Upset: Molina outslugs Provodnikov
By Tracy Morin at ringside
Photos: Boxing Bob Newman –
In a fierce and bloody war, 9:1 underdog John Molina Jr. (28-6, 23 KOs) outslugged former WBO junior welterweight world champion Ruslan Provodnikov (25-4, 18 KOs) over twelve rounds on Saturday night at the Turning Stone Resort in Verona, NY.
Even in a mostly feeling-out first round, each fighter scored a smattering of clean power punches to the head and body, setting the stage for an action-packed, back-and-forth affair. But from the opening bell of the second, tentativeness dissipated as they started to trade with little concern for defense, Provodnikov perennially pressing forward and Molina unafraid to engage.
Molina tried to work his jab in the fourth while continuing a brutal body attack, and an accidental headbutt opened a Provodnikov cut as the punches on both sides started to land with more conviction–underlined when both fighters smiled at each other at the end of round five and traded until the bell.
In round six, Molina’s jab helped quelled his opponent’s attack, but Provodnikov landed a stumble-inducing right-left to Molina near the end of the round. Still, Molina gamely returned fire and wisely started to tie up on the ropes and work at a jabbing distance. Provodnikov’s left hooks were also finding their mark; with action heating up, the end of the seventh saw blows traded post-bell.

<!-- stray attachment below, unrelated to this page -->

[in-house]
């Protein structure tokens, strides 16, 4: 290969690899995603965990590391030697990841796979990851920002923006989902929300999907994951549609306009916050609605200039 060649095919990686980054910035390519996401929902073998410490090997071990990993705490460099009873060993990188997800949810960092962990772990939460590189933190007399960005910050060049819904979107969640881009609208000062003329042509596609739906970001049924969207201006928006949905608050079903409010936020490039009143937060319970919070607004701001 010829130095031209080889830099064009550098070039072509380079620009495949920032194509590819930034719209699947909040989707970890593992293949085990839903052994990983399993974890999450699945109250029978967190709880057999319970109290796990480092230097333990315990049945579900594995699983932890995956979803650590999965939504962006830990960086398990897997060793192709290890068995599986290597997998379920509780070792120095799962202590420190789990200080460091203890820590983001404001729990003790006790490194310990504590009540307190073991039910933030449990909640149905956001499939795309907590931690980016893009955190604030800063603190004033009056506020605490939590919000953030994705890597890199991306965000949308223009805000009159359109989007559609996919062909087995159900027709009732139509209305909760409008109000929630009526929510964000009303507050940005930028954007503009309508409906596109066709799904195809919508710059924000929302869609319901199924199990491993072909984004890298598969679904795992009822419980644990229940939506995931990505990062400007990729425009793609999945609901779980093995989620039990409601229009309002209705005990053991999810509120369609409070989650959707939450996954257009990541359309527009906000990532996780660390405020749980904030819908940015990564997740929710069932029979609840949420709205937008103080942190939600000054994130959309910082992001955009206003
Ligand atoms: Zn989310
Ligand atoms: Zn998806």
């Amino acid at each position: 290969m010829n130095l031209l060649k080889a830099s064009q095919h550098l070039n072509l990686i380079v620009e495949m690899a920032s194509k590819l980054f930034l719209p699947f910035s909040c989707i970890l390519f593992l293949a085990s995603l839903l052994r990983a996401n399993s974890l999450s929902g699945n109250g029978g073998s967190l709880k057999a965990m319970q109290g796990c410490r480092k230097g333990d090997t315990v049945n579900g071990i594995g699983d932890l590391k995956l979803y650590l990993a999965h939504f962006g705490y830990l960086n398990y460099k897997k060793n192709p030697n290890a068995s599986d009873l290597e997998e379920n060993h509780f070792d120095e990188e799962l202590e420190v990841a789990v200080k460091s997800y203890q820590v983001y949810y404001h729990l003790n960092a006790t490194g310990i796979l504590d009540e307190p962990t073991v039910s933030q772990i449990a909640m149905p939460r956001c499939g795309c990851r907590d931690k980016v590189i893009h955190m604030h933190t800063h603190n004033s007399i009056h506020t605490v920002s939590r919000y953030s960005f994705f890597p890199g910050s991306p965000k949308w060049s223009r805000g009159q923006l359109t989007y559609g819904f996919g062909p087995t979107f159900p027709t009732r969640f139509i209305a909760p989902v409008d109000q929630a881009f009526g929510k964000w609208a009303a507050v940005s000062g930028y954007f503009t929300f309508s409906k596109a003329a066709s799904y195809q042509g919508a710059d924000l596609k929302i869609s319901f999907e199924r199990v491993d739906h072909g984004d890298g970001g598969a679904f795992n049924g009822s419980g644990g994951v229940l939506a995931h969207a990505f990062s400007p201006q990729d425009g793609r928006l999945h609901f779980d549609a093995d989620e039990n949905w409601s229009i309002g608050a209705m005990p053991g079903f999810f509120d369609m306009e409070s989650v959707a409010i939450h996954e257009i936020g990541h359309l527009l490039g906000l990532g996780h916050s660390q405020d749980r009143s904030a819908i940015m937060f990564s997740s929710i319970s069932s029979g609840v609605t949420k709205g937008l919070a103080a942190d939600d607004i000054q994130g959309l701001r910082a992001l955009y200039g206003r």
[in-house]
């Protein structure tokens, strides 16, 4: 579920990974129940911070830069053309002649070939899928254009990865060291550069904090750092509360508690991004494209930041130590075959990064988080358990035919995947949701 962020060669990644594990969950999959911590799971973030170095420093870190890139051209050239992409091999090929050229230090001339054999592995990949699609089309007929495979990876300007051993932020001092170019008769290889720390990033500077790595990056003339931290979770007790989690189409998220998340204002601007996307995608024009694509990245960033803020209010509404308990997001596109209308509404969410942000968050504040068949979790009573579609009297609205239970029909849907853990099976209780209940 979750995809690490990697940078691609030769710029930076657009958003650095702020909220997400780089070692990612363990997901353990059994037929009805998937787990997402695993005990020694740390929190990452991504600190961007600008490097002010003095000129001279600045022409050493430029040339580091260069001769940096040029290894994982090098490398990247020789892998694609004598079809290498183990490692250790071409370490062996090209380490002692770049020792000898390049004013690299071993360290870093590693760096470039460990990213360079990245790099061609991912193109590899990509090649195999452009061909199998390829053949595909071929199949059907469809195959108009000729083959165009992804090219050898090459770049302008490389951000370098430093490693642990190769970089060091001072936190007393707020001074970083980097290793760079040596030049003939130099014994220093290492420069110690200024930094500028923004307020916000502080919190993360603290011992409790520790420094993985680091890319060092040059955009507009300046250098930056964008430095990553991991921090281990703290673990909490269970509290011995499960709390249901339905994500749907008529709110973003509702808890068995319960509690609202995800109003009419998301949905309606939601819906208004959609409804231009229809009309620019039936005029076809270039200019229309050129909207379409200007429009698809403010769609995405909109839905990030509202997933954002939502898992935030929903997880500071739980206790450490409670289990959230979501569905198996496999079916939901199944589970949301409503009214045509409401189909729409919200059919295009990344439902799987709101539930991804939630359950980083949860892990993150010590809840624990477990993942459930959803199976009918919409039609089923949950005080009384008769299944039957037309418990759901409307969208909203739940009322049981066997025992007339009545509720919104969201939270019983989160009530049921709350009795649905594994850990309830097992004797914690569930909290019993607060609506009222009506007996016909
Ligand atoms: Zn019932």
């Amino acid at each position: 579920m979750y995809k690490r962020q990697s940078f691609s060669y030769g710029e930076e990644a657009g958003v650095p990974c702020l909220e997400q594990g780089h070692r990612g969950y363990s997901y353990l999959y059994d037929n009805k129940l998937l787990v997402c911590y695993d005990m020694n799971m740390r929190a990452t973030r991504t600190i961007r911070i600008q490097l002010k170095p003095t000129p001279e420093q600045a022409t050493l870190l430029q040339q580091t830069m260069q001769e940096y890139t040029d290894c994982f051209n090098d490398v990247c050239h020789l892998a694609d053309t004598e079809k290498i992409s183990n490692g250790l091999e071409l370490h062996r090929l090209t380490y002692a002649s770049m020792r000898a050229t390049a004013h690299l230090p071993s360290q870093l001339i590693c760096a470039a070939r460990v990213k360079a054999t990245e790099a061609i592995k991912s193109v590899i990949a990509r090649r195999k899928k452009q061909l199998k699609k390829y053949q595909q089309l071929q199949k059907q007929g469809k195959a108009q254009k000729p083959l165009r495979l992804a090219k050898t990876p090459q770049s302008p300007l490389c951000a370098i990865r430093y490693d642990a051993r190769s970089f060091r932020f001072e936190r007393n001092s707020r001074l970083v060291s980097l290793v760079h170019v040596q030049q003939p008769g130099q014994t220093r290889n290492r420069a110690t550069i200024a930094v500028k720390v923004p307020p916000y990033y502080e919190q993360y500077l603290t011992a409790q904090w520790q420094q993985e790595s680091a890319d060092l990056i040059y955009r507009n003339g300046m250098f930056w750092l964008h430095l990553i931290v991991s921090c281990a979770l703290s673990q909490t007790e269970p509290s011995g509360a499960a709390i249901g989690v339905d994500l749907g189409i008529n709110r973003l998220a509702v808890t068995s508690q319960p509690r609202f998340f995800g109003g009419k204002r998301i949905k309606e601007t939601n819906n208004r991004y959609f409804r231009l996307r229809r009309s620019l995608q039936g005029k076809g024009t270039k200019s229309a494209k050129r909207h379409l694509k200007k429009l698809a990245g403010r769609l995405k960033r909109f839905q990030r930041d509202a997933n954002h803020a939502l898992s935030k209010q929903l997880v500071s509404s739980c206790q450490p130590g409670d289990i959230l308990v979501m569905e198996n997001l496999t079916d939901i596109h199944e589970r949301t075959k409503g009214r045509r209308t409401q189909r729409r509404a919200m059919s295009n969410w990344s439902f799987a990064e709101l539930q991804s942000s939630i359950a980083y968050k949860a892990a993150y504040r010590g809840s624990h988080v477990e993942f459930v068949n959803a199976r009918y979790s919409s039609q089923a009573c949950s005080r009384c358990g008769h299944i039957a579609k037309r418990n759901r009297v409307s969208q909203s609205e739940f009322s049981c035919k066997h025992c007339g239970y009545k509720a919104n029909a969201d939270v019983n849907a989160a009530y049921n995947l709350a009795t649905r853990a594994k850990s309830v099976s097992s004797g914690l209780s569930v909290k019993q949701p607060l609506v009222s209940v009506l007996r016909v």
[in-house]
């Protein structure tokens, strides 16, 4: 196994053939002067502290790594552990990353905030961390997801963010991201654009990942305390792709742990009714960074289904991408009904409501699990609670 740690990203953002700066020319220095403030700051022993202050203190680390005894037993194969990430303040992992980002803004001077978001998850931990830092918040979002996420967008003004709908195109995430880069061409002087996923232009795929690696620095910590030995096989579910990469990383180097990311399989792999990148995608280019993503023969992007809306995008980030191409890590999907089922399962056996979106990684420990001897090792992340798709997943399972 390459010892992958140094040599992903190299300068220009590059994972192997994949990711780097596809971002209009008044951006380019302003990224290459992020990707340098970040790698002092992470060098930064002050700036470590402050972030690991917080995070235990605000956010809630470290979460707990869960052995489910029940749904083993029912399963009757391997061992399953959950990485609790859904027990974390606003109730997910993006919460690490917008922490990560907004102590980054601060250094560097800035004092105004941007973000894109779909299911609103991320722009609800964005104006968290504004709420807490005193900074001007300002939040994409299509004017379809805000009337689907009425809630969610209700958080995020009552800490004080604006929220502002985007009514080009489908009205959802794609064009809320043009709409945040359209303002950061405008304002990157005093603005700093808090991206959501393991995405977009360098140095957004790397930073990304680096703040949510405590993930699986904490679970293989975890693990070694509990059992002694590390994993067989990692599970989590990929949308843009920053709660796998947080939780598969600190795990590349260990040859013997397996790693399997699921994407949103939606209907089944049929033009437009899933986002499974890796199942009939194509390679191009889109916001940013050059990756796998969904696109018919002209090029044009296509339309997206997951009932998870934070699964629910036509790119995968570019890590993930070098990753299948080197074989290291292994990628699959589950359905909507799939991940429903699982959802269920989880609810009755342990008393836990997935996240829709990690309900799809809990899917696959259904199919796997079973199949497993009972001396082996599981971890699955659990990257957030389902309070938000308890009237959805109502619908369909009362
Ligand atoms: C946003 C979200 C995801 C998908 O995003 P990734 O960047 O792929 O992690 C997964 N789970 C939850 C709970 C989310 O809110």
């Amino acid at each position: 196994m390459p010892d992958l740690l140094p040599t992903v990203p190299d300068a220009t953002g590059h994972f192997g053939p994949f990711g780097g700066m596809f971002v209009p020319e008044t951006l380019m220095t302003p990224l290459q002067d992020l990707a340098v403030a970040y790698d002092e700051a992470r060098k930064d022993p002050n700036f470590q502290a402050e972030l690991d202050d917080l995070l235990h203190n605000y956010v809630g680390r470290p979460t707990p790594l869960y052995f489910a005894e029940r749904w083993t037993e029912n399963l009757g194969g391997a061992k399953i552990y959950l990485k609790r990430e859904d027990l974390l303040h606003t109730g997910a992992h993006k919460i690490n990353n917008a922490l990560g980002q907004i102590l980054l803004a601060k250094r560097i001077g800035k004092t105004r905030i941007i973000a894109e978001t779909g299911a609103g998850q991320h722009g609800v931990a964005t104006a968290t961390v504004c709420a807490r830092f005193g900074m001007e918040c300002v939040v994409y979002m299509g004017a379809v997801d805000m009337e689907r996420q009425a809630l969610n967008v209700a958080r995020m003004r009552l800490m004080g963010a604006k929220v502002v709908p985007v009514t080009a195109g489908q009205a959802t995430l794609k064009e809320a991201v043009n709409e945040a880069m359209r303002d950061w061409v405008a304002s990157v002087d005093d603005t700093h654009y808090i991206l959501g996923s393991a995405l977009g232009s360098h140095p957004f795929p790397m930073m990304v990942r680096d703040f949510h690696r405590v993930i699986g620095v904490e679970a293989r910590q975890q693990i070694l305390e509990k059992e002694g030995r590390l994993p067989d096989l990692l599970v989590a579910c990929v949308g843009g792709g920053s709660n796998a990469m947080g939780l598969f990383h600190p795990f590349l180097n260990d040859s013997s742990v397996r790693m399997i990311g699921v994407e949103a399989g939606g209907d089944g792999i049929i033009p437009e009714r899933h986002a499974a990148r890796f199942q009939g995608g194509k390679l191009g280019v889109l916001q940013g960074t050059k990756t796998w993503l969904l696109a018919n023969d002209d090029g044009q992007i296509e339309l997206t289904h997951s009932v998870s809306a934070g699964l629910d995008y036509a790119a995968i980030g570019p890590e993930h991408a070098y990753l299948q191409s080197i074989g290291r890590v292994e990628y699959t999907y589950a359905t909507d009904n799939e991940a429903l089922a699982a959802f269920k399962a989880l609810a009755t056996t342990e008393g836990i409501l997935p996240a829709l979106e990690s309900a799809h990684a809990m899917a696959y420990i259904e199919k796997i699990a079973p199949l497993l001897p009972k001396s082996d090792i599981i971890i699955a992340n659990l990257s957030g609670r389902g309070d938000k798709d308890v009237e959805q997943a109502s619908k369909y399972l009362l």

Provodnikov, bleeding freely by the eighth, refused to step backward and started eating uppercuts in the ninth while at times swinging wildly as Molina continued to work his jab (though he too ate his share of power shots while pressed against the ropes).
The pace slowed significantly in the tenth as Provodnikov attempted some head movement to avoid the jab–and as both perhaps steeled themselves for the championship rounds. With fewer jabs from Molina, Provodnikov started to come on in the eleventh, even uncharacteristically bouncing and moving laterally.
In the final round, both came out firing to close a competitive fight, each willing to give and take for the advantage. The judges were in agreement, however, that Molina had taken the victory, handing in scores of 116-112, 115-113 and 117-111.
“This is the fight we needed. I felt his punching power and he kept coming forward,” Molina said afterward. “I was in great shape. I knew I won that fight. I stuck to the game plan.”
“The decision was right. Molina won the fight; he was better tonight,” Provodnikov admitted. “We expected he would box and move. It wasn’t my night tonight. It just didn’t go for me today. There’s no excuses. I lost the fight tonight. Maybe it was motivation or something else. I’m sorry if I disappointed.”